Texting in the States has gone from a workplace taboo to a fledgling contender for one of the business world’s favourite ways to keep in touch.
California State Assemblyman Dan Logue rarely begins his day without reading a text. It is how his staff sends Logue his schedule, and then they update him all day, every day, on what he has coming up next.
If you think all that texting is because Logue is some tablet-generation tech Savvy Silicon valley lawmaker, think again. Logue is 62-years-old, lives in the un-hip northern California town of Chico – and is decidedly old-school.
“It’s not a normal way to communicate for me,” he said of texting. “Usually it’s a handshake and a face to face talk.”
After Logue was first elected to the state assembly in 2008, his mostly young staff began texting him updates on bills and on his schedule. He resisted at first. But the texts, which were easier than a phone call and quicker than email, grew on him. “It has been a great tool for multi-tasking,” he said.
Text messaging took off a decade ago in Europe, where cellular calls cost more than they did in the United States, and quickly worked their way into use in politics and business. German Chancellor Angela Merkel, for instance, is regularly seen texting and once told a German television show that she didn’t have a voicemail box because listening to messages took too long and texting was the most efficient way of communicating with staff. The European Union’s Competition Commissioner, Joaquin Almunia recently told the New York Times that texting was one of the channels of communication he keeps open all the time — including his own texts with Google chief executive Eric Schmidt.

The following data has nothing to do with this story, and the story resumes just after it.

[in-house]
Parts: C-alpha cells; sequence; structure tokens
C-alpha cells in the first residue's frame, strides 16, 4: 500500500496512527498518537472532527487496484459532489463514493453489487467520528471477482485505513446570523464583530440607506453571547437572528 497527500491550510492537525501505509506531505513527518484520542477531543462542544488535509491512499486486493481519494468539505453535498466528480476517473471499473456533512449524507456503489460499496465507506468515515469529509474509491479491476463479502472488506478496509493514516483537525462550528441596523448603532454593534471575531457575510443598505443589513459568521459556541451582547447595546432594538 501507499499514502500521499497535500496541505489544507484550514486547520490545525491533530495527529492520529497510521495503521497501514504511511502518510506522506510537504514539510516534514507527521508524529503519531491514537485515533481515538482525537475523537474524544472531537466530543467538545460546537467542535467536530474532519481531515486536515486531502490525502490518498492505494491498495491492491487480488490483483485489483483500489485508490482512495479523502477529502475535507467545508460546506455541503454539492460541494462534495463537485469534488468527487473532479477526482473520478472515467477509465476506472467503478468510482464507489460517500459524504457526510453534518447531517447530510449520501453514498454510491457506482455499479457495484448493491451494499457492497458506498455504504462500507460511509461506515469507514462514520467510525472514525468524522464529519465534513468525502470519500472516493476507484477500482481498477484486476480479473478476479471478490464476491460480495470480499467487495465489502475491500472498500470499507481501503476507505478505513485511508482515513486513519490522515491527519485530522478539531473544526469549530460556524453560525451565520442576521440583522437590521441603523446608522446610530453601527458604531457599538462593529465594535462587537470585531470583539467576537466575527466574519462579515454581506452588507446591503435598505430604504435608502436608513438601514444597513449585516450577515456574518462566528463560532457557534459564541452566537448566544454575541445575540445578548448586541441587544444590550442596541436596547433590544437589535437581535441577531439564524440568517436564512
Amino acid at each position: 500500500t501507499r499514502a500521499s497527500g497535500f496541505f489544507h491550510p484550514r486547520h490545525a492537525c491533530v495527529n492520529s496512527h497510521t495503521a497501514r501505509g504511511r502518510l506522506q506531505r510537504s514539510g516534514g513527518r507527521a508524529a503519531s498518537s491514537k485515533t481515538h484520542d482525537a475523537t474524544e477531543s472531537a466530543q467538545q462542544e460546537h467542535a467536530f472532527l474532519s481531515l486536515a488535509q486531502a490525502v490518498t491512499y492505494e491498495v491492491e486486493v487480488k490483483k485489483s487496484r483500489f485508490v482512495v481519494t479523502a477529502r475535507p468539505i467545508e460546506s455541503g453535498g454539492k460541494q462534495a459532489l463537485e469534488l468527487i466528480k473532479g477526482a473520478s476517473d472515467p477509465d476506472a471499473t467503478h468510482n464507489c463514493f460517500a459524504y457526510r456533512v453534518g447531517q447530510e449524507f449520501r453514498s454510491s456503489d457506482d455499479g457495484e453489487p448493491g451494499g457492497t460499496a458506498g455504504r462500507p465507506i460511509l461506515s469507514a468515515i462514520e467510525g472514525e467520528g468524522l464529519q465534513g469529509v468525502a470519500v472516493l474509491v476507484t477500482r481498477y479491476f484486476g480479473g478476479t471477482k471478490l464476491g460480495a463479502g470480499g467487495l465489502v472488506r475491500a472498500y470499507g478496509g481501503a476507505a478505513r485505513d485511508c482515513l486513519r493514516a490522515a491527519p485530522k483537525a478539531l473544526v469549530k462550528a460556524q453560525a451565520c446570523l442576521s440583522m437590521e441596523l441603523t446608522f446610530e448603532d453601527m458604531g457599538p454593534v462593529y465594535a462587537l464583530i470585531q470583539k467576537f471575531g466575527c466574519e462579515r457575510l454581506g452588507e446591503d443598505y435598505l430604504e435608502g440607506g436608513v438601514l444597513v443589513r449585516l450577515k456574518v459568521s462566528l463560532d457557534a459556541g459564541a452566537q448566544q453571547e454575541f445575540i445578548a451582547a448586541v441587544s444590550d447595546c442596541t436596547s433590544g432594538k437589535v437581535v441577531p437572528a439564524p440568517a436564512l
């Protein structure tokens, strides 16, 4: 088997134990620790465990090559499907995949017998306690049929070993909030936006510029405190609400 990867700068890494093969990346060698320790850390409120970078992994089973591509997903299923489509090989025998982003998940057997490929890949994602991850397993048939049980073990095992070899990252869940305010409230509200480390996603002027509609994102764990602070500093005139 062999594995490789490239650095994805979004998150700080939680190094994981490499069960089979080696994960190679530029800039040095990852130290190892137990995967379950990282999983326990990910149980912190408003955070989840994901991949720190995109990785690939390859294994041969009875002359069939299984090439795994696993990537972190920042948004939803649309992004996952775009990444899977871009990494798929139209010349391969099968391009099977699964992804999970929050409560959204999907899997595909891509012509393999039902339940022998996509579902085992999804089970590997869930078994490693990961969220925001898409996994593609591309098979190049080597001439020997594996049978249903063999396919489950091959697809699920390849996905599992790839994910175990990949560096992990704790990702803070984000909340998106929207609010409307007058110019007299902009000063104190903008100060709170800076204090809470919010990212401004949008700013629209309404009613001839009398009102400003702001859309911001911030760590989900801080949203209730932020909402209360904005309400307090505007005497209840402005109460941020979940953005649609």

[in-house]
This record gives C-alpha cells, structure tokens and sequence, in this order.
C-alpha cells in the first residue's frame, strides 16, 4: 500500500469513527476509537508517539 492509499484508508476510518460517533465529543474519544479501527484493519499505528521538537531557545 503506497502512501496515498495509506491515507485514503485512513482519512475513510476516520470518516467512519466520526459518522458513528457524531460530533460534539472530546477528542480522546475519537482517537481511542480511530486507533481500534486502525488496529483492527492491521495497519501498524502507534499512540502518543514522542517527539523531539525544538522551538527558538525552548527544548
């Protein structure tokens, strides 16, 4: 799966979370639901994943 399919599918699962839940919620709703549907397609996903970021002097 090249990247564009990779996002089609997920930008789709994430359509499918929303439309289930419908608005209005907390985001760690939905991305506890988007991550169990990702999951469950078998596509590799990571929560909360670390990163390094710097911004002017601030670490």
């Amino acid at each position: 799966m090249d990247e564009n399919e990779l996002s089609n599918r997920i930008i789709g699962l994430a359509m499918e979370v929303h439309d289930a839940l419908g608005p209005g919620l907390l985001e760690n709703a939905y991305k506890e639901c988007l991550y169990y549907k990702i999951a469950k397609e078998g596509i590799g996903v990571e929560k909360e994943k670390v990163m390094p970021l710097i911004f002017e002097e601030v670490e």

But in the United States, texting as a professional communication tool has been slower to take off. In a short span, texting in the States has gone from a workplace taboo to a fledgling contender for one of the business world’s favourite ways to keep in touch.
“It’s seductive in all kinds of ways,” said Daniel Post Sennings of the Emily Post Institute – a seminal source on etiquette – in Vermont. Sennings teaches business seminars on how to communicate in the workplace more efficiently and is the author of an upcoming book, Emily Post Manners in a Digital World.
But that evolution toward workplace texting is creating a new set of problems for managers and employees navigating a form of communication that lacks permanence and has few defined rules.
The texting revolution
One reason texting professionally came late to the US is the relative cheapness of texts made it a more common form of communication and, in turn, a more acceptable way to do business in Europe. But cellular companies only began lowering the cost of texts in the US in 2006.
In 2012, Americans sent and received 2.19 trillion texts, according to CTIA-The Wireless Association. That number was down slightly from the year before, thanks largely to new messaging apps, but overall, Americans are sending more and more messages a day on their phones. Indeed, a third of all Americans now prefer texting to phone calls, a 2012 Time magazine poll found